It’s hardly a secret that finding and keeping qualified workers is a major challenge. Unfortunately, that reality soon may get worse. Maybe much worse.

The latest threat comes courtesy of Walmart. On Tuesday, the nation’s largest employer announced that it would cover the costs of college tuition and books at a number of schools for both part- and full-time employees.

“We are creating a path of opportunity for our associates to grow their careers at Walmart, so they can continue to build better lives for themselves and their families,” said Lorraine Stomski, senior vice president of learning and leadership at the firm.

That news may be good for Walmart. But maybe it’s not so good for you.

For in case you didn’t notice, Walmart is joining a long list of firms that suddenly are offering better pay, perks and career opportunities to the very same kinds of people senior living operators are hoping to attract and/or keep.

Another big box firm — Target — recently announced that it would raise its starting wage to $15 an hour. As did Best Buy. Seems to be a trend here.

And as Walmart’s reveal shows, it’s not just money that’s being dangled. JBS USA, a beef and pork producer, recently launched a tuition program for workers and their families. Waste Management is now making free tuition available to more than 30,000 employees.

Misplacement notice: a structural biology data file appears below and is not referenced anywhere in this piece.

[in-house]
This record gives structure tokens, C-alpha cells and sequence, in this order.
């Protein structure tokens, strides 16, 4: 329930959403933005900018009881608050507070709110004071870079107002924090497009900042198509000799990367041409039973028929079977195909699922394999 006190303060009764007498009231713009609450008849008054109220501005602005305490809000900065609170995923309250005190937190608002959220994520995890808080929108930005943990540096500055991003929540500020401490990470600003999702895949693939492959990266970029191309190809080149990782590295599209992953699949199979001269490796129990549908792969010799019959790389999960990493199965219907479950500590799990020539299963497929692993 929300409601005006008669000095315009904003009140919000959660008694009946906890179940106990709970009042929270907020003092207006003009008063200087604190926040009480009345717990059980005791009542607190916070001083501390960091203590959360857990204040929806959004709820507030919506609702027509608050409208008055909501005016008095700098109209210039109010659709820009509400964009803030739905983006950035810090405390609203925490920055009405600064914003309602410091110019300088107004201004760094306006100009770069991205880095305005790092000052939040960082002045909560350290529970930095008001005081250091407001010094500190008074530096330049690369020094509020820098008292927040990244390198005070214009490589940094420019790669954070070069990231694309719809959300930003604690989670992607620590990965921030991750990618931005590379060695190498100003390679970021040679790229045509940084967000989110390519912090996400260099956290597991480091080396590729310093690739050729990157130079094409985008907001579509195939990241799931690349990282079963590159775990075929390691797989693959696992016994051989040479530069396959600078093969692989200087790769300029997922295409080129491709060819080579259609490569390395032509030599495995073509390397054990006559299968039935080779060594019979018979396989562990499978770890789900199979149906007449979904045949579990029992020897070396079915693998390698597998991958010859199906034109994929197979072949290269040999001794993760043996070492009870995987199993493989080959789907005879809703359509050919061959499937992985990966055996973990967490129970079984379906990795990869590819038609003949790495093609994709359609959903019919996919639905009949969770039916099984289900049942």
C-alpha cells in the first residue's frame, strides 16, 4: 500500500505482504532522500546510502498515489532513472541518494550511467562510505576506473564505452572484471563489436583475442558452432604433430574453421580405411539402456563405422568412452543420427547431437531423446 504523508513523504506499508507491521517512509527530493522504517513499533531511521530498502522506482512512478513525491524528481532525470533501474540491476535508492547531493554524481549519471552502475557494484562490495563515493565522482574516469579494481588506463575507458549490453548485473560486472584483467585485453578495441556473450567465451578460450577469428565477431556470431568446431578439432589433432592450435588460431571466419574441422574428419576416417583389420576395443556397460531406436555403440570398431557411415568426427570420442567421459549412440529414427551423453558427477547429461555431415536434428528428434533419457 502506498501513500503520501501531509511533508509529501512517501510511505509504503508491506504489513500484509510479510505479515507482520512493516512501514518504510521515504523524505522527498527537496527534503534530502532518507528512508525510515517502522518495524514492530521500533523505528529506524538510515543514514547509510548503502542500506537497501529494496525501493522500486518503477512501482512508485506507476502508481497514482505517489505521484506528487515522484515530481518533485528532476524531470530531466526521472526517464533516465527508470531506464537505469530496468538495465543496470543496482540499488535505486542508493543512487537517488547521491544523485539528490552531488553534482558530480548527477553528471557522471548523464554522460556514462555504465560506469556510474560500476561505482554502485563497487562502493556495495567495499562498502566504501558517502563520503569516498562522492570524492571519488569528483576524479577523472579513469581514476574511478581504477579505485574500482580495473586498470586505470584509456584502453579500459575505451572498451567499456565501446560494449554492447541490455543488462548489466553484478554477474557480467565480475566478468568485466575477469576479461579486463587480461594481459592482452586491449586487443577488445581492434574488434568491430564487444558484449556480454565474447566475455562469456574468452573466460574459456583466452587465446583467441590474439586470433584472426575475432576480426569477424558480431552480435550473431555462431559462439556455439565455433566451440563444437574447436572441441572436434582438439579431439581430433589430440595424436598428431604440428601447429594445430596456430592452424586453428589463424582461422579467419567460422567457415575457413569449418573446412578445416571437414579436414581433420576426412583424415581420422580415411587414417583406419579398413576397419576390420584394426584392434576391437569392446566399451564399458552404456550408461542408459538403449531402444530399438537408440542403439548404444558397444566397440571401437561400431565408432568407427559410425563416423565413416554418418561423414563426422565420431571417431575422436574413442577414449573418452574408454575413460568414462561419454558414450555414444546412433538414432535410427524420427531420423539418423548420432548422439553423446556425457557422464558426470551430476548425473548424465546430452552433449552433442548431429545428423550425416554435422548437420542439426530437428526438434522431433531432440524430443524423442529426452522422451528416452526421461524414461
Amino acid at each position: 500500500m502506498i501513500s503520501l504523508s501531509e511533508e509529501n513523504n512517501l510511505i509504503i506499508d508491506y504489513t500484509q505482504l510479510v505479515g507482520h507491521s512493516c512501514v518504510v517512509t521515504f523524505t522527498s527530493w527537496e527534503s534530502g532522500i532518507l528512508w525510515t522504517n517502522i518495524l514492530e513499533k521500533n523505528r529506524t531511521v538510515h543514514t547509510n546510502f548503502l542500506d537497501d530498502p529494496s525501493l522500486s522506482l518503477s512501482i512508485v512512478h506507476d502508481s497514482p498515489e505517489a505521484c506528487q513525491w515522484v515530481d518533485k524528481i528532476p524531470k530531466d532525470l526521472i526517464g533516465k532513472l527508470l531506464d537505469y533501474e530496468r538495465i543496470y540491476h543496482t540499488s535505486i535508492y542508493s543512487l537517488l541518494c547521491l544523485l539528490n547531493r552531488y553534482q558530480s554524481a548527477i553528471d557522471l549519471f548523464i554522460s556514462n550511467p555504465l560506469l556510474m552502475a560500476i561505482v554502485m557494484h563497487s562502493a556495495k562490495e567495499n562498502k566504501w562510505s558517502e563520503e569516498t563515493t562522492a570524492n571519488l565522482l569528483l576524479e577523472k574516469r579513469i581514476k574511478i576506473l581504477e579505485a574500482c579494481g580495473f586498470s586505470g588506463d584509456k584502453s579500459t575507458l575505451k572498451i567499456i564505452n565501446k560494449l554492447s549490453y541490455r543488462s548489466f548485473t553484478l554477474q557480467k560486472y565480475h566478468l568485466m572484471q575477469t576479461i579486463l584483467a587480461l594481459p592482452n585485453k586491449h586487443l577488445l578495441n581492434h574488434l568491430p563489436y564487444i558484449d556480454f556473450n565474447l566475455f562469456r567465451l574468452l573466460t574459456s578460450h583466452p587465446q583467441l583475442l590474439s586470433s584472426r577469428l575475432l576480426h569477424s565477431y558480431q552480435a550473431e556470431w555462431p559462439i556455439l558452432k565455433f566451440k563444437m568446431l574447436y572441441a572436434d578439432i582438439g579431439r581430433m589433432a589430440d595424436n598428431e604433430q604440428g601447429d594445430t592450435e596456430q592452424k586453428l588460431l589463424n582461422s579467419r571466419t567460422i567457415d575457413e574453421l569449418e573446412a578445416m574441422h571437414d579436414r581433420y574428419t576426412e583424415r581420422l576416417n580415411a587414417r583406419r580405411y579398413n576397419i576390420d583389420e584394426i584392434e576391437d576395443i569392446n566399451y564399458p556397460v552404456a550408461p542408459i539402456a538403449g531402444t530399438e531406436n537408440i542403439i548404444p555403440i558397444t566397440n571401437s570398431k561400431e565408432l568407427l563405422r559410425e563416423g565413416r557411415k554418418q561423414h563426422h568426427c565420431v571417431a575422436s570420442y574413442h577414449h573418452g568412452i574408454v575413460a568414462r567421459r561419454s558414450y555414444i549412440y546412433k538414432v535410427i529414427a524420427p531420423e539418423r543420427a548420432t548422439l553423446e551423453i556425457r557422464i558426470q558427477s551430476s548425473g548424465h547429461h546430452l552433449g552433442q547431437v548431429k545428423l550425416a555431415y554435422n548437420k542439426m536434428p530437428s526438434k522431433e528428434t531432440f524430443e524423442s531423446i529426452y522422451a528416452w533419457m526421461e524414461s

But wait, there’s more: In addition to increased competition, you might soon need to brace for heightened unionization efforts. The House earlier this year approved the PRO Act, which would make it much easier for workers to organize.

Obviously, these hardly are welcome developments. So what’s to be done? It’s simple really.

If you don’t want to lose current workers or prospects to the competition, you’ll need to become just as attractive. That may mean paying more, helping with college and offering real career advancement opportunities.

Otherwise, you’ll really have your work cut out.